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Thread: A little help please..

  1. #1
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    A little help please..

    Hey all.. I believe I make a reasonable latte style coffee, but I was asked to make a double ristretto the other day and I've come to the realisation I don't really understand what it is I'm doing, so I need a little help. I have a Sunbeam EM700, and a Breville Smartgrinder pro. I use the double basket I believe (wider diameter base with all holes), and I grind in about 16g coffee. I then select the dbl shot button and get a pour around 25-28 seconds. FYI.. I do the milk frothing first and use good quality recently roasted beans. So can you let me know what it is I'm making (double latte?) and how to do Ristretto!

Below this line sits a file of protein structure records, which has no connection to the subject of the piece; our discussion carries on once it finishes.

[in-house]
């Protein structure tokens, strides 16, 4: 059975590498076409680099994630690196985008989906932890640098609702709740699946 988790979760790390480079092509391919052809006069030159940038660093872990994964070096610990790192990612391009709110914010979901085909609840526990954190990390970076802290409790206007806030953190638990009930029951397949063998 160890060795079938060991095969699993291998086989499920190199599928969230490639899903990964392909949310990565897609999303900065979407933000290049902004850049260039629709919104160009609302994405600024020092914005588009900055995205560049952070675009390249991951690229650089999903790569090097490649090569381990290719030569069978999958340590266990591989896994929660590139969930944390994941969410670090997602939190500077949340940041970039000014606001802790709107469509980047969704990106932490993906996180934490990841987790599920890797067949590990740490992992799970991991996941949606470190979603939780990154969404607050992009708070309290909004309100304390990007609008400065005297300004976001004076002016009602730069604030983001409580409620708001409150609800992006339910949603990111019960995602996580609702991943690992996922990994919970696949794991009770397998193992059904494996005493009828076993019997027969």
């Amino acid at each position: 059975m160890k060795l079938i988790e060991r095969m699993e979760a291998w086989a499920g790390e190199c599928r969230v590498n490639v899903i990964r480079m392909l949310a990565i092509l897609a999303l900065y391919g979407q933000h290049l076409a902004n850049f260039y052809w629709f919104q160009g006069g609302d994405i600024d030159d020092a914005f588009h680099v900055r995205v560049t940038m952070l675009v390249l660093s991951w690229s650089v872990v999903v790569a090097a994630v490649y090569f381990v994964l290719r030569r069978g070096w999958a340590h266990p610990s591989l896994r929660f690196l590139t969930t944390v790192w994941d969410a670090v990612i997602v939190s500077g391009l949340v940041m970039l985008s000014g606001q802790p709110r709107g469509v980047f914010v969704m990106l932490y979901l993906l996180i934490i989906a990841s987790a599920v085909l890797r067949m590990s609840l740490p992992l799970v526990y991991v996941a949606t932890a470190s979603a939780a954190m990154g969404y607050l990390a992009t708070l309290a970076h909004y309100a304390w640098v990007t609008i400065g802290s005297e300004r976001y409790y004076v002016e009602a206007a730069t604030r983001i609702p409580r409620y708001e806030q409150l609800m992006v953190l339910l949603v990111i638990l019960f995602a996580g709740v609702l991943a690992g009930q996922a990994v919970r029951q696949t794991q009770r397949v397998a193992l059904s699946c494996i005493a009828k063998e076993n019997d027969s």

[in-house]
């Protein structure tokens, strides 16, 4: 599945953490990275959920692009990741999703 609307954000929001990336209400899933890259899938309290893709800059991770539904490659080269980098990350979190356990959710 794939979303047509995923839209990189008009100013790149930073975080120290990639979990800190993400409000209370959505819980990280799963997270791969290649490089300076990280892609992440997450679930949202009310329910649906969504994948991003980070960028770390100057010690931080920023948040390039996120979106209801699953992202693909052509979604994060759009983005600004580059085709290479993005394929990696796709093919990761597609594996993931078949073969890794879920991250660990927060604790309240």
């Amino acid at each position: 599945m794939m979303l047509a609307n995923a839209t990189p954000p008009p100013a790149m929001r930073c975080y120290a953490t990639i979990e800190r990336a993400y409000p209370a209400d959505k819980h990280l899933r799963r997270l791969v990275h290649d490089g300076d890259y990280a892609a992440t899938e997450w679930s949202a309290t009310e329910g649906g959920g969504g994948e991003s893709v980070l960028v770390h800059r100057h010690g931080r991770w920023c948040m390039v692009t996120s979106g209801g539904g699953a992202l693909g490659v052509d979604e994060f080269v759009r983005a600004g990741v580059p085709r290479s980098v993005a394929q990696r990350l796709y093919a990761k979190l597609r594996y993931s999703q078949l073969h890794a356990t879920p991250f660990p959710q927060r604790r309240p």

Thanks.

  2. #2
    Senior Member LeroyC's Avatar
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    Hey there, don't worry the person that asked for a double ristretto probably doesn't know what they're talking about either. I had a laugh! (Unless of course they're a coffee geek or professional). Anyway, to your question - you are making a fairly standard double shot espresso style drink there. To know if it's technically a ristretto or an espresso you need to know the output. That is, you need to know what you end up with in the cup. This is called the yield and ideally you'd weigh it, although for beginners checking the volume in a shot cup of some sort is ok. Anyway here's some basic parameters that describe the difference between espresso and ristretto based on your 16g dose:

    Espresso/short black:
    About 45-60ml in total (including crema) OR
    About 30-45g

    Ristretto:
    About 25-35ml (including crema) OR
    About 15-25g